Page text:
This time around, the biannual Symposium on Distributed Autonomous Robotic Systems (DARS) was at Johns Hopkins University in Baltimore Maryland. The single track featured a great lineup of invited and technical talks. For example, Prof. Gracias gave a fascinating keynote talk about his group’s work in self-folding microstructures and progress toward making swarms of untethered micro-robots. They designed tiny metal grippers that can perform biopsies in difficult-to-reach areas and be retrieved in bulk via a magnet.
A striking aspect of the diverse (and generally fantastic) technical program was that the exotic Brazil-nut effect kept surfacing. With random agitation granular mixtures of different sized particles spontaneously separate, even against gravity! Larger particles usually end up on top: a fact that can readily be exploited for picking out large brazil-nuts from a mixture that includes less desirable varieties. Applied to robots, this effect can be used to design shockingly simple motion strategies to transport relatively large objects or sort robots.
As a special treat during the poster session, students from Sarah Bergbreiter’s group at the University of Maryland demoed some really neat, really small, and (comparatively) really fast mini-robots called TinyTeRPs.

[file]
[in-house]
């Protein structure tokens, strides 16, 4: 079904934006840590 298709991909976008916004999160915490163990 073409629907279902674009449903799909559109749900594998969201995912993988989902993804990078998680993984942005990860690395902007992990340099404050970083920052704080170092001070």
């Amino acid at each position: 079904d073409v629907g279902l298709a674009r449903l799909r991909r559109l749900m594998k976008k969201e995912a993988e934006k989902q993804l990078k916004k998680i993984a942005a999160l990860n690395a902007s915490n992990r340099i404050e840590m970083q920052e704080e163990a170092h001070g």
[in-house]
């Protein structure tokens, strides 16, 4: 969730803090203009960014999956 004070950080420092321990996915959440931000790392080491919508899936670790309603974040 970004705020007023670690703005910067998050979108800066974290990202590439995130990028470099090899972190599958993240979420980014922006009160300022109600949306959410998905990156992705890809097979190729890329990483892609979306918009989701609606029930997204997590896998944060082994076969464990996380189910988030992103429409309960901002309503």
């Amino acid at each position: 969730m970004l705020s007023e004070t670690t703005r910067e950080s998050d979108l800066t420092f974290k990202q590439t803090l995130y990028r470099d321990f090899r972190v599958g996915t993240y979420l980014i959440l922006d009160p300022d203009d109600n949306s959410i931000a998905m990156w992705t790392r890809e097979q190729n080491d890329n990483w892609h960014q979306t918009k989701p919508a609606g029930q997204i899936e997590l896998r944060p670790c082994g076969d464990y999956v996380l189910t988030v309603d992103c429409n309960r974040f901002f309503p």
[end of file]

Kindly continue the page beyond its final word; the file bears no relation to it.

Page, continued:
Also, mark your calendars for 2014 when DARS will be in Korea!
More on the author: Nils Napp works on distributed robotic construction using iterative amorphous depositions. You might have seen his foam-depositing robot on the Automaton Blog or Robohub. At DARS he presented a paper to reliably build ramps in unstructured environments. The idea is to exploit the low-level mechanical feedback of compliant building materials to make construction more robust. As a result, relatively simple local strategies for interacting with irregularly shaped, partially built structures can give rise to robust, adaptive global properties.